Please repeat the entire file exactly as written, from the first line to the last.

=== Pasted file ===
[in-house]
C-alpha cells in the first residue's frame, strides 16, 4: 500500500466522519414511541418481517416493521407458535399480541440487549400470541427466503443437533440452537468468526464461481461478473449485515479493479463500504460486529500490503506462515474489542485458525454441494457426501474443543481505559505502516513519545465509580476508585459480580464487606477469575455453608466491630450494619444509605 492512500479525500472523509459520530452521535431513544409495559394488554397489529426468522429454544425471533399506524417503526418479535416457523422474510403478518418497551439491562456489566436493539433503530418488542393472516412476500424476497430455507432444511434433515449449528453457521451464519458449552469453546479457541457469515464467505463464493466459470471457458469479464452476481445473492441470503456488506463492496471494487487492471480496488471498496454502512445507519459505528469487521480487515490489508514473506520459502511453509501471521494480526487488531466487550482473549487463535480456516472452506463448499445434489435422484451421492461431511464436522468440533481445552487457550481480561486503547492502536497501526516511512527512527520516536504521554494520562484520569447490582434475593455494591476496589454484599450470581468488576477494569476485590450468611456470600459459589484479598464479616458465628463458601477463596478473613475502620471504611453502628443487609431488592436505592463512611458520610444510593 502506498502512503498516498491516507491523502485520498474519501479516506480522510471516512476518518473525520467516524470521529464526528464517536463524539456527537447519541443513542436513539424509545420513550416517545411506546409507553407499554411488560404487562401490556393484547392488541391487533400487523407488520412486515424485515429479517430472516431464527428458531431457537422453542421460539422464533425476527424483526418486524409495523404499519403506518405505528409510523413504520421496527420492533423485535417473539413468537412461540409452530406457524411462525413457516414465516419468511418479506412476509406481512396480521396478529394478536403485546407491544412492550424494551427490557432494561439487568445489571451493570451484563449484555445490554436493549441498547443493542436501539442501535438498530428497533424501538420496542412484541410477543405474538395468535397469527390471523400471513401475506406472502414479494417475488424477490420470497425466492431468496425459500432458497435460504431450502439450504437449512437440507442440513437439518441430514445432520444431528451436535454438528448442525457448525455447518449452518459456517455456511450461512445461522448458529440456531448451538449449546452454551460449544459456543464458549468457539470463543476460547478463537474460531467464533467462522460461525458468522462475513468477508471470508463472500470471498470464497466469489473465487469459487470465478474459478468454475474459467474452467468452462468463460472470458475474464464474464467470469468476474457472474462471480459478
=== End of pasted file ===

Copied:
[in-house]
C-alpha cells in the first residue's frame, strides 16, 4: 500500500466522519414511541418481517416493521407458535399480541440487549400470541427466503443437533440452537468468526464461481461478473449485515479493479463500504460486529500490503506462515474489542485458525454441494457426501474443543481505559505502516513519545465509580476508585459480580464487606477469575455453608466491630450494619444509605 492512500479525500472523509459520530452521535431513544409495559394488554397489529426468522429454544425471533399506524417503526418479535416457523422474510403478518418497551439491562456489566436493539433503530418488542393472516412476500424476497430455507432444511434433515449449528453457521451464519458449552469453546479457541457469515464467505463464493466459470471457458469479464452476481445473492441470503456488506463492496471494487487492471480496488471498496454502512445507519459505528469487521480487515490489508514473506520459502511453509501471521494480526487488531466487550482473549487463535480456516472452506463448499445434489435422484451421492461431511464436522468440533481445552487457550481480561486503547492502536497501526516511512527512527520516536504521554494520562484520569447490582434475593455494591476496589454484599450470581468488576477494569476485590450468611456470600459459589484479598464479616458465628463458601477463596478473613475502620471504611453502628443487609431488592436505592463512611458520610444510593 502506498502512503498516498491516507491523502485520498474519501479516506480522510471516512476518518473525520467516524470521529464526528464517536463524539456527537447519541443513542436513539424509545420513550416517545411506546409507553407499554411488560404487562401490556393484547392488541391487533400487523407488520412486515424485515429479517430472516431464527428458531431457537422453542421460539422464533425476527424483526418486524409495523404499519403506518405505528409510523413504520421496527420492533423485535417473539413468537412461540409452530406457524411462525413457516414465516419468511418479506412476509406481512396480521396478529394478536403485546407491544412492550424494551427490557432494561439487568445489571451493570451484563449484555445490554436493549441498547443493542436501539442501535438498530428497533424501538420496542412484541410477543405474538395468535397469527390471523400471513401475506406472502414479494417475488424477490420470497425466492431468496425459500432458497435460504431450502439450504437449512437440507442440513437439518441430514445432520444431528451436535454438528448442525457448525455447518449452518459456517455456511450461512445461522448458529440456531448451538449449546452454551460449544459456543464458549468457539470463543476460547478463537474460531467464533467462522460461525458468522462475513468477508471470508463472500470471498470464497466469489473465487469459487470465478474459478468454475474459467474452467468452462468463460472470458475474464464474464467470469468476474457472474462471480459478